Industrial facilities dumped over 2 million pounds of toxic chemicals into Minnesota’s waterways, according to a report released today by Environment Minnesota: Wasting Our Waterways: Industrial Toxic Pollution and the Unfulfilled Promise of the Clean Water Act. The report also finds that toxic chemicals were discharged in 1,900 waterways across all 50 states.
“While nearly half of the rivers and lakes in the U.S. are considered too polluted for safe fishing or swimming, our report shows that polluters continue to use our waterways as dumping grounds for their toxic chemicals,” said Samantha Chadwick, Associate with Environment Minnesota.
“Our waterways are a source of sport and recreation. We need them protected, not polluted,” said Gary Botzek, the Executive Director of the Minnesota Conservation Federation.
The Environment Minnesota report documents and analyzes the dangerous levels of pollutants discharged in to America’s waters by compiling toxic chemical releases reported to the U.S. EPA’s Toxics Release Inventory for 2007, the most recent data available.
Major findings of the report include
• Nationally, 232 million pounds of toxic chemicals were released to American waterways during 2007 by industrial facilities.
• The Mississippi River is ranked 3rd in the nation for most reproductive toxicant discharges, with 24,418 pounds discharged in 2007. It also ranks 3rd for most developmental toxicants and 4th for cancer-causing chemicals.
• 3M released 1,013,514 pounds of toxic chemical waste into the Mississippi River in Minnesota and was the largest reported polluter of toxic chemicals in Minnesota in 2007. Other large polluters include Flint Hills Resources and Boise White Paper.
• Other rivers in Minnesota with large amounts of toxic dumping included the Rainy River, The Minnesota River, and the St. Croix. Industrial facilities discharged approximately 557 pounds of chemicals linked to cancer into the Rainy River in Minnesota and approximately 143 pounds of chemicals linked to developmental disorders in to the Minnesota River.
With facilities dumping so much pollution, no one should be surprised that nearly half of our waterways are unsafe for swimming and fishing. But we should be outraged.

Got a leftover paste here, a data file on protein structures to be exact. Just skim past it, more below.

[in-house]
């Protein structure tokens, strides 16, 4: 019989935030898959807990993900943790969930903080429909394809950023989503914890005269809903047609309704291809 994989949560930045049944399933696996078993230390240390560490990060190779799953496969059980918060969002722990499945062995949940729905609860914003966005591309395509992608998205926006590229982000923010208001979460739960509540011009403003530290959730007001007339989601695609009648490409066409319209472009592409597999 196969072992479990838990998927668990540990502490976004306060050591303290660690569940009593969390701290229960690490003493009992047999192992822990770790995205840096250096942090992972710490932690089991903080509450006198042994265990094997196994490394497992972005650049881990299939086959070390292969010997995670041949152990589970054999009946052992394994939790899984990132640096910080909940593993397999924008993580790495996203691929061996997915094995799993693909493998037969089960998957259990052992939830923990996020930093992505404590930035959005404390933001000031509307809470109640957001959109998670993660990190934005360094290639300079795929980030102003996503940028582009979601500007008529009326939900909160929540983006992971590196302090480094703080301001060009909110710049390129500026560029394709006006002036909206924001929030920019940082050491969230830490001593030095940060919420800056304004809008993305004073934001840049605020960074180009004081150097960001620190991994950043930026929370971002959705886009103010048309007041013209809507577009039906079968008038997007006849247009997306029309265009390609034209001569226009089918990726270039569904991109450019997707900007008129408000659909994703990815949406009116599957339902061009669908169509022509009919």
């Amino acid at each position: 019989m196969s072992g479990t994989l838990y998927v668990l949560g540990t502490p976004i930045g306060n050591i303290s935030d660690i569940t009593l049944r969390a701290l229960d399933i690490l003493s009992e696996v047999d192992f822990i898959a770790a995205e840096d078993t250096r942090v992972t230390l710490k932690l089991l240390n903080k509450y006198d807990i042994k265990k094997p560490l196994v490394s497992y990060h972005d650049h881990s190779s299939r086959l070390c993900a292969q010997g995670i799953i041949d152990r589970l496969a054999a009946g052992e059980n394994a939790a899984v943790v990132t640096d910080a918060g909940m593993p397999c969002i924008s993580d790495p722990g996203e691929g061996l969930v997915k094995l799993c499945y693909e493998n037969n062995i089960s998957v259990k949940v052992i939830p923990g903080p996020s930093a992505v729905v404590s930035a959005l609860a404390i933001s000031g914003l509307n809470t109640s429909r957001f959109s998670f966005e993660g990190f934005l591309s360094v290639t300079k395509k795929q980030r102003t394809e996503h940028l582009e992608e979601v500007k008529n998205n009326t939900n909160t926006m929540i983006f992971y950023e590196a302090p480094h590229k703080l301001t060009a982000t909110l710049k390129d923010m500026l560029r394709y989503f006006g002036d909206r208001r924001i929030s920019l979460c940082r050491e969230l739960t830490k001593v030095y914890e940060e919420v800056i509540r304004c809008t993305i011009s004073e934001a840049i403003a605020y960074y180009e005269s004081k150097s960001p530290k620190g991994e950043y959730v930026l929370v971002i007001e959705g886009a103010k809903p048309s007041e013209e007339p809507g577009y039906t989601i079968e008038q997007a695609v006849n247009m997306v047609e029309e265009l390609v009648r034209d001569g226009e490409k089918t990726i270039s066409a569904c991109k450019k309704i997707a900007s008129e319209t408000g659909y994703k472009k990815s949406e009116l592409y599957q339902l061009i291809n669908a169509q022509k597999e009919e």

“We need chemicals to be proven safe before they are put into products and the environment” said Kim LaBo, the Program Organizer with the Clean Water Midwest Office, who has been working on chemical policy. She spoke of the alarming cases lately in Minnesota’s waterways; “due to PFC wastewater being dumped into the Mississippi river for decades, fish are highly contaminated and new fish consumption advisories have been issued.”
Environment Minnesota’s report summarizes the discharge of cancer-causing chemicals, chemicals that persist in the environment, and chemicals with the potential to cause reproductive problems ranging from birth defects to reduced fertility. Among the toxic chemicals discharged by facilities are lead, mercury, and dioxin. When dumped into waterways, these toxic chemicals contaminate drinking water and are absorbed by the fish that people eventually eat. Exposure to these chemicals is linked to cancer, developmental disorders, and reproductive disorders. In 2007, manufacturing facilities discharged approximately 1.5 million pounds of cancer-causing chemicals into American waters.
“There are common-sense steps that should be taken to turn the tide against toxic pollution of our waters,” added Chadwick “We need to clean up our water now, and we need the federal government to act to protect our health and our environment.”
Issues surrounding toxic pollution and our waters have been receiving much attention at the federal level recently.
“On October 15, our Committee held a hearing to examine how the deterioration of the EPA’s Clean Water Act enforcement program has set back our progress in achieving the central goals of the Clean Water Act,” said Rep. James L. Oberstar (Minn.), T&I Committee Chairman. “Today, we learned of the very frightening, tangible impacts on human health and the environment that occur when toxic substances are allowed to enter our waters. The fact that many industrial facilities are exploiting the system and using the nation’s waterways as toxic dumping grounds is nothing less than a public health crisis.”
In order to curb the toxic pollution threatening the Mississippi, the St. Croix, the Minnesota River and others, Environment Minnesota recommends the following:
1. Pollution Prevention: Industrial facilities should reduce their toxic discharges in to waterways by switching from hazardous chemicals to safer alternatives.
2. Tough permitting and enforcement: EPA and state agencies should issue permits with tough, numeric limits for each type of toxic pollution discharged, ratchet down those limits over time, and enforce those limits with credible penalties, not just warning letters.
3. Protect all waters: The federal government should adopt policies to clarify that the Clean Water Act applies to all of our waterways. This includes the thousands of headwaters and small streams for which jurisdiction under the Clean Water Act has been called into question, as a result of recent court decisions.
“We urge Congress and the President to listen to the public’s demands for clean water. They should act to protect all of our lakes, rivers and streams from toxic pollution,” concluded Chadwick.